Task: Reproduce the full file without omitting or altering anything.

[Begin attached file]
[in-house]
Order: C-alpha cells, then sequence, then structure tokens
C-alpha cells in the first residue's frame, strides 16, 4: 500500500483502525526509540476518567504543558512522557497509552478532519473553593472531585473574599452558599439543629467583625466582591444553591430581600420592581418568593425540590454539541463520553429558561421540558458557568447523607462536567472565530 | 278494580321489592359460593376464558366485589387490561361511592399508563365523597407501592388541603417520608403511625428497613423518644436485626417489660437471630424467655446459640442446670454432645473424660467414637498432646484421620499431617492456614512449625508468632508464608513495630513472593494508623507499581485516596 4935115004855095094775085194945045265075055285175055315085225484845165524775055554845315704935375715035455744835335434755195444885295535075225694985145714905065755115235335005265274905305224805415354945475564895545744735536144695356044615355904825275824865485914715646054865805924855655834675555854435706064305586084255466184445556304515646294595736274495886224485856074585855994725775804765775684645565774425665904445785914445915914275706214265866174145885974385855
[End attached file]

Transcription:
[in-house]
Order: C-alpha cells, then sequence, then structure tokens
C-alpha cells in the first residue's frame, strides 16, 4: 500500500483502525526509540476518567504543558512522557497509552478532519473553593472531585473574599452558599439543629467583625466582591444553591430581600420592581418568593425540590454539541463520553429558561421540558458557568447523607462536567472565530 | 278494580321489592359460593376464558366485589387490561361511592399508563365523597407501592388541603417520608403511625428497613423518644436485626417489660437471630424467655446459640442446670454432645473424660467414637498432646484421620499431617492456614512449625508468632508464608513495630513472593494508623507499581485516596 4935115004855095094775085194945045265075055285175055315085225484845165524775055554845315704935375715035455744835335434755195444885295535075225694985145714905065755115235335005265274905305224805415354945475564895545744735536144695356044615355904825275824865485914715646054865805924855655834675555854435706064305586084255466184445556304515646294595736274495886224485856074585855994725775804765775684645565774425665904445785914445915914275706214265866174145885974385855